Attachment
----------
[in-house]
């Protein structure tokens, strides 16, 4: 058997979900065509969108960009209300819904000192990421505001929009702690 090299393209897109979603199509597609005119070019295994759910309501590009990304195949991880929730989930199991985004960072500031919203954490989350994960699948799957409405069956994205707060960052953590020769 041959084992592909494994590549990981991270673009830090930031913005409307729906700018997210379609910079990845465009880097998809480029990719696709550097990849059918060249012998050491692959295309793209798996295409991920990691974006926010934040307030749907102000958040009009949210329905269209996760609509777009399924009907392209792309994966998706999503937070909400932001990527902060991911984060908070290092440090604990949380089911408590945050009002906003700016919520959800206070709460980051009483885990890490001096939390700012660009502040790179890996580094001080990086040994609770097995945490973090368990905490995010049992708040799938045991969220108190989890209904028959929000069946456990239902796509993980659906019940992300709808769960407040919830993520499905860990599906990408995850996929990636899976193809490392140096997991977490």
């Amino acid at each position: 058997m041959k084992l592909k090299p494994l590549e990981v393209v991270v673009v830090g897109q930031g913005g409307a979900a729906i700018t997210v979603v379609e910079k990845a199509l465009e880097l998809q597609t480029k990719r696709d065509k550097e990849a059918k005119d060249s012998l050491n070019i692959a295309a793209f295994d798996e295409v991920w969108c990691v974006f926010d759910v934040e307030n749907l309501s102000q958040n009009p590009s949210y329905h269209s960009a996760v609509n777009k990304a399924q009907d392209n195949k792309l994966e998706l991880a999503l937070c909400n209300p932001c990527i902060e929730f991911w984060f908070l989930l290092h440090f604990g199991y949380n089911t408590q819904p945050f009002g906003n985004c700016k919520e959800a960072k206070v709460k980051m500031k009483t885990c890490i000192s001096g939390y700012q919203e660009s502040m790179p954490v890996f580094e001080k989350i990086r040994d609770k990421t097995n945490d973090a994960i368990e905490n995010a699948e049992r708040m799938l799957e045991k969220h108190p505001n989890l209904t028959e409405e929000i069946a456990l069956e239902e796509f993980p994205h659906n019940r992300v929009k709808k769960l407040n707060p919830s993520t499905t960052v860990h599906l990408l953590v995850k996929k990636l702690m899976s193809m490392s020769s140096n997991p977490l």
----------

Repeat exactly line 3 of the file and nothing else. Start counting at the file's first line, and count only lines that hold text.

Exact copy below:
């Amino acid at each position: 058997m041959k084992l592909k090299p494994l590549e990981v393209v991270v673009v830090g897109q930031g913005g409307a979900a729906i700018t997210v979603v379609e910079k990845a199509l465009e880097l998809q597609t480029k990719r696709d065509k550097e990849a059918k005119d060249s012998l050491n070019i692959a295309a793209f295994d798996e295409v991920w969108c990691v974006f926010d759910v934040e307030n749907l309501s102000q958040n009009p590009s949210y329905h269209s960009a996760v609509n777009k990304a399924q009907d392209n195949k792309l994966e998706l991880a999503l937070c909400n209300p932001c990527i902060e929730f991911w984060f908070l989930l290092h440090f604990g199991y949380n089911t408590q819904p945050f009002g906003n985004c700016k919520e959800a960072k206070v709460k980051m500031k009483t885990c890490i000192s001096g939390y700012q919203e660009s502040m790179p954490v890996f580094e001080k989350i990086r040994d609770k990421t097995n945490d973090a994960i368990e905490n995010a699948e049992r708040m799938l799957e045991k969220h108190p505001n989890l209904t028959e409405e929000i069946a456990l069956e239902e796509f993980p994205h659906n019940r992300v929009k709808k769960l407040n707060p919830s993520t499905t960052v860990h599906l990408l953590v995850k996929k990636l702690m899976s193809m490392s020769s140096n997991p977490l």